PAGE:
Nvember 18, 2010; Source: Stateline.org | Like nonprofits that send out their end-of-year fundraising pitches, state governments are hoping that the fourth quarter brings their budgets “glad tidings” due to sales taxes generated by holiday shopping. As nonprofits know all too well, most states have lost plenty of potential tax revenues due to plummeting sales taxes.

Did you know that sales tax collections comprise a third of state government revenues? Will Santa Claus stuff state budgets with an upturn in sales tax revenues during November and December? Stateline reports that sales tax increases have been “leading the recovery in most states,” with 27 states reporting increases in monthly sales tax revenue this year compared to last.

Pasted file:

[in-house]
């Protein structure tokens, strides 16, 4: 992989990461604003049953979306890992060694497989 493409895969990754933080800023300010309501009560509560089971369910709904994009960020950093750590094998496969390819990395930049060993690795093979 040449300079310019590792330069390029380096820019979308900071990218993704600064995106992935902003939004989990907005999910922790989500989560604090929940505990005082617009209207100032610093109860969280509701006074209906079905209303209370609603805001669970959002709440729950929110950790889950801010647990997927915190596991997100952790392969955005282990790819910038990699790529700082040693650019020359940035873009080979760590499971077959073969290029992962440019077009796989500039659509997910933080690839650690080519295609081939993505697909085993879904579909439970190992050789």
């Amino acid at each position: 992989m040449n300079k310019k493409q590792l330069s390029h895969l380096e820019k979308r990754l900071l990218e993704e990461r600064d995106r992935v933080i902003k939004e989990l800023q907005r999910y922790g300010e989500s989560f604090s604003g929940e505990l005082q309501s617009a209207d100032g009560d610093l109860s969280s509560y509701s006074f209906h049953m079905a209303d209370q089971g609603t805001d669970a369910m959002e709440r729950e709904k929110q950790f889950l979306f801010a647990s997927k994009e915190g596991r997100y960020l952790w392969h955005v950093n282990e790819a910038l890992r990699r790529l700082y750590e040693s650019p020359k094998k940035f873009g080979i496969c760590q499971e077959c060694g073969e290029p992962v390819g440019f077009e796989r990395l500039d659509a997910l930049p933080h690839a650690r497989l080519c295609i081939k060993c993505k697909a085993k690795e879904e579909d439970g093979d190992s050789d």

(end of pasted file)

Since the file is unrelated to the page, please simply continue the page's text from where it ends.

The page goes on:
However, it is also true that sales tax revenues took such a huge hit during the Great Recession that a 2010 holiday season uptick will not undo years of sales tax losses. Even those states with increases have to dedicate the increased revenue to replace stimulus funding, which ends shortly and will clearly not be resuscitated. Estimates of fiscal 2011 state budget deficits are reported in the press daily, with California well in the lead facing a $25 billion deficit that could continue to grow.

It is difficult to imagine that nonprofit service providers will feel in their budgets their states’ upticks in sales tax revenue, especially if the projected increases do not materialize. Will nonprofits be “joyful and triumphant” come New Year’s? Some may, due to successes in their holiday fund-raising requests, but most can only continue to be apprehensive about whether anything will materialize from improving state government budget dynamics.—Rick Cohen